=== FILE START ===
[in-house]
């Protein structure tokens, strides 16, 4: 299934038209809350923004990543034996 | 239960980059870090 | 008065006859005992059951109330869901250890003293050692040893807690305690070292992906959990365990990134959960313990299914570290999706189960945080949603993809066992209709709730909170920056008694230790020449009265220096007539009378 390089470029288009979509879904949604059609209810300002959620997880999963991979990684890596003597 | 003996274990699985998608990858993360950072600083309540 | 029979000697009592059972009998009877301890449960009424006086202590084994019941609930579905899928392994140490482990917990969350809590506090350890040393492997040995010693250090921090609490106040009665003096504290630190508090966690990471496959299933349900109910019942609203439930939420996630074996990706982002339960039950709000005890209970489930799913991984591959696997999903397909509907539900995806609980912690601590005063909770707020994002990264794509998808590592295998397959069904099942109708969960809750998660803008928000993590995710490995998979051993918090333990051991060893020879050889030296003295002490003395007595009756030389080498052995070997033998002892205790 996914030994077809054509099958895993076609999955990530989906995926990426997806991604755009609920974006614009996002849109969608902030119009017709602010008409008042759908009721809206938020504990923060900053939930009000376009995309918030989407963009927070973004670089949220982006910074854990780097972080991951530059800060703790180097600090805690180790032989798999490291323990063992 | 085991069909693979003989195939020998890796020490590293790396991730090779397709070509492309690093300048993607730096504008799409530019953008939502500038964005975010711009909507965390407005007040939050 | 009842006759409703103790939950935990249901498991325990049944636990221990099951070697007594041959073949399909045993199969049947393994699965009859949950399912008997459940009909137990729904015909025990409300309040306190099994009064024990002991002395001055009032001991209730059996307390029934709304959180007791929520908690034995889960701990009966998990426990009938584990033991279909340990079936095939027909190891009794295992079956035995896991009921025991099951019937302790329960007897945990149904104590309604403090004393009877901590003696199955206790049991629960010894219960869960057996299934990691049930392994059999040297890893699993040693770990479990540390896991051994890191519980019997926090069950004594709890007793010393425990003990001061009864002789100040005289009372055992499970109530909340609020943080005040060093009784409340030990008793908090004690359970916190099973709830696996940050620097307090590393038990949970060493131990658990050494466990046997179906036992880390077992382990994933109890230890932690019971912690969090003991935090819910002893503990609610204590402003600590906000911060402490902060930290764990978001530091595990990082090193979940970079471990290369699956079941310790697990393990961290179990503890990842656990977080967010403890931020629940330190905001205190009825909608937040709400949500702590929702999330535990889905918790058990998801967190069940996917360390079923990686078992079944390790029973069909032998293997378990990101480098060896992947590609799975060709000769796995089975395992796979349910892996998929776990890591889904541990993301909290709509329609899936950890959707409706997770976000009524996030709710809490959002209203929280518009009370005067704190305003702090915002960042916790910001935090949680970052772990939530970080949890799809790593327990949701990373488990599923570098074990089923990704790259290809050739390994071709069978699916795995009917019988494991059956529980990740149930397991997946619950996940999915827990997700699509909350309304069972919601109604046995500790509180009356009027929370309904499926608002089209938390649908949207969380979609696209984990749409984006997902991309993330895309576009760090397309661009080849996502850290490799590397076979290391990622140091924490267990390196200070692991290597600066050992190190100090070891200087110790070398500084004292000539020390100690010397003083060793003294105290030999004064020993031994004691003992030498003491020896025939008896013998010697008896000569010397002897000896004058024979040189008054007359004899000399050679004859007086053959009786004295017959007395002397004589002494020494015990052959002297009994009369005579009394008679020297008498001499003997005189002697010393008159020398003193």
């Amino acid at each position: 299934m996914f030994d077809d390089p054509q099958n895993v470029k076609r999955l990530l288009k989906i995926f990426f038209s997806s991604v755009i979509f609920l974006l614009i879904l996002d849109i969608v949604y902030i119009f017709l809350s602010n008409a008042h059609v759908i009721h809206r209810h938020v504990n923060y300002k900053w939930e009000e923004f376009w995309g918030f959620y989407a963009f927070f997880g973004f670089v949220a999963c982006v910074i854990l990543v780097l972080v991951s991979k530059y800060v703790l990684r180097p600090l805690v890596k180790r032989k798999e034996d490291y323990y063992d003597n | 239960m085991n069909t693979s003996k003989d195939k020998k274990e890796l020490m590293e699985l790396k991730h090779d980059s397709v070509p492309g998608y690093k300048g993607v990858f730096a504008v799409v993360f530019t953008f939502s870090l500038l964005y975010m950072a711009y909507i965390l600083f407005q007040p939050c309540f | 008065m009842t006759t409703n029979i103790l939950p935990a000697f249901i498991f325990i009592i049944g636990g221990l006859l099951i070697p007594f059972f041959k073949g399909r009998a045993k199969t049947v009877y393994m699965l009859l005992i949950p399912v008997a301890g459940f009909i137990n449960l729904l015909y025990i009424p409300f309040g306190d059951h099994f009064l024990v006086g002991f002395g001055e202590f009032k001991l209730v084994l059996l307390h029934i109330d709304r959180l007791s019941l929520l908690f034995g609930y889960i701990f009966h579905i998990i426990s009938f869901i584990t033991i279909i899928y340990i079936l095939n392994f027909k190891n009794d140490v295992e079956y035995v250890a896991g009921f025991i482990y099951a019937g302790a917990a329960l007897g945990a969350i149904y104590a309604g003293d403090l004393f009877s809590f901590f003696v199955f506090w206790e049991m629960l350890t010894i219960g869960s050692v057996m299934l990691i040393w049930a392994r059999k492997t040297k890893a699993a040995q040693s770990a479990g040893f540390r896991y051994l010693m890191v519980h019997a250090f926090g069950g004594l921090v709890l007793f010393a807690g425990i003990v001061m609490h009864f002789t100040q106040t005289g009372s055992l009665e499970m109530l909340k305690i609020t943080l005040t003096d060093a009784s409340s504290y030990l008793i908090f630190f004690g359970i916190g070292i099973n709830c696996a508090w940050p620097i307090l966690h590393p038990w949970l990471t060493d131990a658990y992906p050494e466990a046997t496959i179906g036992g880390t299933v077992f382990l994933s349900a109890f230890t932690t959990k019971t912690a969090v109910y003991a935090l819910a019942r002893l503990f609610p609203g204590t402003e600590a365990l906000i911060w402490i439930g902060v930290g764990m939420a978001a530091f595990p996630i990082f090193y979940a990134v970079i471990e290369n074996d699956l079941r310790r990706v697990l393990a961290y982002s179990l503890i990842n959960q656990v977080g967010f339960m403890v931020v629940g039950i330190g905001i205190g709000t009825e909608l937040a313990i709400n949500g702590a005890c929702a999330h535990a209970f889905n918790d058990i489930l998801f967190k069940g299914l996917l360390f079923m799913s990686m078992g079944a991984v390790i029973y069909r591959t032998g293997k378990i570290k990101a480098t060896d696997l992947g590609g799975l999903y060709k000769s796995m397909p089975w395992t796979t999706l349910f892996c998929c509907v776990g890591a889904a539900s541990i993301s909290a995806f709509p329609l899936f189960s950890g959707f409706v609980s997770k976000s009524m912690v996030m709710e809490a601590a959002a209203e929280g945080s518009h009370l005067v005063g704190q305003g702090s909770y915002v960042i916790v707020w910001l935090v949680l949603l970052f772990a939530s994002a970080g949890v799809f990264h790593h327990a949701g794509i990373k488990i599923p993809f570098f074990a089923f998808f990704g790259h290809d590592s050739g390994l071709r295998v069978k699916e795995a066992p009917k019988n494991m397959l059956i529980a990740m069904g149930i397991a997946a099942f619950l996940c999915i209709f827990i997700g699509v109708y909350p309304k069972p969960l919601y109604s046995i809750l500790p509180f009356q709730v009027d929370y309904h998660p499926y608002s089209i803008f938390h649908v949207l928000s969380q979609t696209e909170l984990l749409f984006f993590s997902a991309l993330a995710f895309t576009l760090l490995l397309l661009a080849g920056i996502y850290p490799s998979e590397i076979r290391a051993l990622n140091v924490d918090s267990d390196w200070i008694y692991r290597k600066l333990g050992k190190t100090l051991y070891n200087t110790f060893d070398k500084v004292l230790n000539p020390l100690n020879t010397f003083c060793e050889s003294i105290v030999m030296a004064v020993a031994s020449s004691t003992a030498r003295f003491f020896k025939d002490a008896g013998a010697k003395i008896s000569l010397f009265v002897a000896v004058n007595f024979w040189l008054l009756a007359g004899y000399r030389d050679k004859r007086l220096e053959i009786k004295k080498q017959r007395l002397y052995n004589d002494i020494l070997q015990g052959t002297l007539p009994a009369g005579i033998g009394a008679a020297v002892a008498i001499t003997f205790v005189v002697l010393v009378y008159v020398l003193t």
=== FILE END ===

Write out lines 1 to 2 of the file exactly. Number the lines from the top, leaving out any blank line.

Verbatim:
[in-house]
């Protein structure tokens, strides 16, 4: 299934038209809350923004990543034996 | 239960980059870090 | 008065006859005992059951109330869901250890003293050692040893807690305690070292992906959990365990990134959960313990299914570290999706189960945080949603993809066992209709709730909170920056008694230790020449009265220096007539009378 390089470029288009979509879904949604059609209810300002959620997880999963991979990684890596003597 | 003996274990699985998608990858993360950072600083309540 | 029979000697009592059972009998009877301890449960009424006086202590084994019941609930579905899928392994140490482990917990969350809590506090350890040393492997040995010693250090921090609490106040009665003096504290630190508090966690990471496959299933349900109910019942609203439930939420996630074996990706982002339960039950709000005890209970489930799913991984591959696997999903397909509907539900995806609980912690601590005063909770707020994002990264794509998808590592295998397959069904099942109708969960809750998660803008928000993590995710490995998979051993918090333990051991060893020879050889030296003295002490003395007595009756030389080498052995070997033998002892205790 996914030994077809054509099958895993076609999955990530989906995926990426997806991604755009609920974006614009996002849109969608902030119009017709602010008409008042759908009721809206938020504990923060900053939930009000376009995309918030989407963009927070973004670089949220982006910074854990780097972080991951530059800060703790180097600090805690180790032989798999490291323990063992 | 085991069909693979003989195939020998890796020490590293790396991730090779397709070509492309690093300048993607730096504008799409530019953008939502500038964005975010711009909507965390407005007040939050 | 009842006759409703103790939950935990249901498991325990049944636990221990099951070697007594041959073949399909045993199969049947393994699965009859949950399912008997459940009909137990729904015909025990409300309040306190099994009064024990002991002395001055009032001991209730059996307390029934709304959180007791929520908690034995889960701990009966998990426990009938584990033991279909340990079936095939027909190891009794295992079956035995896991009921025991099951019937302790329960007897945990149904104590309604403090004393009877901590003696199955206790049991629960010894219960869960057996299934990691049930392994059999040297890893699993040693770990479990540390896991051994890191519980019997926090069950004594709890007793010393425990003990001061009864002789100040005289009372055992499970109530909340609020943080005040060093009784409340030990008793908090004690359970916190099973709830696996940050620097307090590393038990949970060493131990658990050494466990046997179906036992880390077992382990994933109890230890932690019971912690969090003991935090819910002893503990609610204590402003600590906000911060402490902060930290764990978001530091595990990082090193979940970079471990290369699956079941310790697990393990961290179990503890990842656990977080967010403890931020629940330190905001205190009825909608937040709400949500702590929702999330535990889905918790058990998801967190069940996917360390079923990686078992079944390790029973069909032998293997378990990101480098060896992947590609799975060709000769796995089975395992796979349910892996998929776990890591889904541990993301909290709509329609899936950890959707409706997770976000009524996030709710809490959002209203929280518009009370005067704190305003702090915002960042916790910001935090949680970052772990939530970080949890799809790593327990949701990373488990599923570098074990089923990704790259290809050739390994071709069978699916795995009917019988494991059956529980990740149930397991997946619950996940999915827990997700699509909350309304069972919601109604046995500790509180009356009027929370309904499926608002089209938390649908949207969380979609696209984990749409984006997902991309993330895309576009760090397309661009080849996502850290490799590397076979290391990622140091924490267990390196200070692991290597600066050992190190100090070891200087110790070398500084004292000539020390100690010397003083060793003294105290030999004064020993031994004691003992030498003491020896025939008896013998010697008896000569010397002897000896004058024979040189008054007359004899000399050679004859007086053959009786004295017959007395002397004589002494020494015990052959002297009994009369005579009394008679020297008498001499003997005189002697010393008159020398003193």